When will the opposition to Prop. B get their arms around the idea that dogs are companion animals and do nothing to supply the food chain in this country? It seems to me anyone owning an acre or two of land can start breeding dogs; thus becoming farmers as defined by Missouri. I think the "real" farmers out there should be offended by this comparison. How did it come about that companion animals would be labeled livestock?
So if we are led to believe Prop. B came to pass because "city people" were misled by animal activists, why is it so far-fetched to believe that perhaps city people are far enough away from the farm that they see the big picture; too many puppies, not enough homes, overwhelmed shelters and too much neglect. Now if I were a dog breeder with this knowledge I think I would find another line of work, (unless the mindset is it doesn't matter what happens to the critters after the money is in the pocket).
I don't know anyone who doesn't respect the family farm as Ms. Scheulen suggests. Family farms have been the backbone of our country, and sadly now on the short list, replaced with corporate farms.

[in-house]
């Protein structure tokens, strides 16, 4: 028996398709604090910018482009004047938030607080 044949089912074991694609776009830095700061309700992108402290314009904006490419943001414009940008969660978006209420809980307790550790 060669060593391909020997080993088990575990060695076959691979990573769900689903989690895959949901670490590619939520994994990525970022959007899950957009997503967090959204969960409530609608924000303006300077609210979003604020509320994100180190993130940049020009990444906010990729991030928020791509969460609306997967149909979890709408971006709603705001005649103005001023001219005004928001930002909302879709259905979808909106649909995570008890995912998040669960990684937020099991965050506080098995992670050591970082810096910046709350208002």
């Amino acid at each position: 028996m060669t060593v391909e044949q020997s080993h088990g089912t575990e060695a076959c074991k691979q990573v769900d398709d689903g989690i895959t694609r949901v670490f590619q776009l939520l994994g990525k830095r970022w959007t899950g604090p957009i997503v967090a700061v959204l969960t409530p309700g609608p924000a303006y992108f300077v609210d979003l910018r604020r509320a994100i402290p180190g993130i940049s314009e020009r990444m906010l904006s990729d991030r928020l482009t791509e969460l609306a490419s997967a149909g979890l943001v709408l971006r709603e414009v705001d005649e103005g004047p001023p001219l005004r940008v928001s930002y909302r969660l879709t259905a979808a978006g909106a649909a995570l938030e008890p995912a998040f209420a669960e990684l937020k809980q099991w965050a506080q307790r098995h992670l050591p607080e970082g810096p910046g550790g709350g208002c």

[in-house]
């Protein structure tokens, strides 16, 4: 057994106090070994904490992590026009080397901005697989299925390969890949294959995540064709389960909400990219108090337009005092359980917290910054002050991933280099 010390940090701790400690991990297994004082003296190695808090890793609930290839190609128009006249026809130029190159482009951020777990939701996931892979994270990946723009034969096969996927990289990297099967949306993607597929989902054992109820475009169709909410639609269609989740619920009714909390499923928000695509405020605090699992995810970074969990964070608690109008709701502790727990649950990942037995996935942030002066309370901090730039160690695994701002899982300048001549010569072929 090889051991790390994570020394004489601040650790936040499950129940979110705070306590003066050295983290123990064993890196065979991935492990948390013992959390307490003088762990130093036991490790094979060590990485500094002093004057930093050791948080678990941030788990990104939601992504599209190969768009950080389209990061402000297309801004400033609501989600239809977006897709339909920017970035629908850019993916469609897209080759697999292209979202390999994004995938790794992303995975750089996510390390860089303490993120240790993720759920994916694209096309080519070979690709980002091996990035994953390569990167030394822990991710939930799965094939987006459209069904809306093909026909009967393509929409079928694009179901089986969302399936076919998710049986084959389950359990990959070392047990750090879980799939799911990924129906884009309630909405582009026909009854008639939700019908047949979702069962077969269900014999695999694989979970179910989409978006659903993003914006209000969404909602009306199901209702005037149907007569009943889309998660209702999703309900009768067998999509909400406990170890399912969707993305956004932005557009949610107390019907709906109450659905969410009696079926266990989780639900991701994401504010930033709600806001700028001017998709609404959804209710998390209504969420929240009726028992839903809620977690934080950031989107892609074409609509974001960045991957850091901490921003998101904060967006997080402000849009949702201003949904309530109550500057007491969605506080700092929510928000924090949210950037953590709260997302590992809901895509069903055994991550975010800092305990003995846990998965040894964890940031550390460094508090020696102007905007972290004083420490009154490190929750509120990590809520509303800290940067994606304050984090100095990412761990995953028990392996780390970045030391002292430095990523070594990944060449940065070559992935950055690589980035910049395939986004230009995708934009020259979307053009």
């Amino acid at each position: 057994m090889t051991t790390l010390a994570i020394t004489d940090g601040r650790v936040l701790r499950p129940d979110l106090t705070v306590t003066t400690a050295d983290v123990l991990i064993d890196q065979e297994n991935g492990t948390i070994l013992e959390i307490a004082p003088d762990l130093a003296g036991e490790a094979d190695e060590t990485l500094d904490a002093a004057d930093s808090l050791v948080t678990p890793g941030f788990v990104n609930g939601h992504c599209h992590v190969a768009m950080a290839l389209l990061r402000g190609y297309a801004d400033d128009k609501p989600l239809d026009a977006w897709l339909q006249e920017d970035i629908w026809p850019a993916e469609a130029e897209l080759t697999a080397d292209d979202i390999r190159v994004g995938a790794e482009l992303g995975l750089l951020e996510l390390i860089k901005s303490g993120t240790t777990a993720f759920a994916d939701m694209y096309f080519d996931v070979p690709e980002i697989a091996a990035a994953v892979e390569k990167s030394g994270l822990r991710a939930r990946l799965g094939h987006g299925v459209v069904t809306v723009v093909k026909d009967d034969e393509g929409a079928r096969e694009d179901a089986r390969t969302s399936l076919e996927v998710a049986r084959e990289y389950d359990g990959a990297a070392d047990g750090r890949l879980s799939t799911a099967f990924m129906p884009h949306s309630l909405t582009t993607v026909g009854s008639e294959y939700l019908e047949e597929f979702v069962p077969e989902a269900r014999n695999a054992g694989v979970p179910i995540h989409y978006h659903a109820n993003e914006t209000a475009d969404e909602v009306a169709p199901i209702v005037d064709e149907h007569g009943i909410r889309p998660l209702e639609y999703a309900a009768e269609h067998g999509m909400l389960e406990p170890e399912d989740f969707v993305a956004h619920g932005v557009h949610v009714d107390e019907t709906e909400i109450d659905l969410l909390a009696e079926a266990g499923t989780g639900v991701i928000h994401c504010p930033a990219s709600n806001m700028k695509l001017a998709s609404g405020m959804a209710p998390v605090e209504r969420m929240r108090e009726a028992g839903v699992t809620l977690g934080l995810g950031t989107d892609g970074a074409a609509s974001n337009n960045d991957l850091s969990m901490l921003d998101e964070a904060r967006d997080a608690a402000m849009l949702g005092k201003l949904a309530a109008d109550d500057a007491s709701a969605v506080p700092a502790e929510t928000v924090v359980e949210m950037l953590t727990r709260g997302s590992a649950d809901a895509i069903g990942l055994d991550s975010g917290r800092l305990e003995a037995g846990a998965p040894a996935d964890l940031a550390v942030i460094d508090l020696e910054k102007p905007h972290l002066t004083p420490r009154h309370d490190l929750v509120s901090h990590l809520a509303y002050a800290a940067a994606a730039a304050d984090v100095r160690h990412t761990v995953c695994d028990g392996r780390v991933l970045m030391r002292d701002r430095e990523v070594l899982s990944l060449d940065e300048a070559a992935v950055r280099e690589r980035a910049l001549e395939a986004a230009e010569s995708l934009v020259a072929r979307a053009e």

There are more recalls of food products, more salmonella, more genetic alterations, more antibiotic abuse, and a less healthy society since the destruction of the family farm in favor of factory farming, (not to mention ethanol driving up the price of corn flakes).
So why would anyone favor mass production of any kind over quality? This applies to companion animals as well as anything and is being addressed with Prop B. Those of you who want to repeal Prop. B are doing so for any number of reasons known only to yourselves. I'm not in the city but I voted yes because I've experienced the heartache of puppy mass production; have you?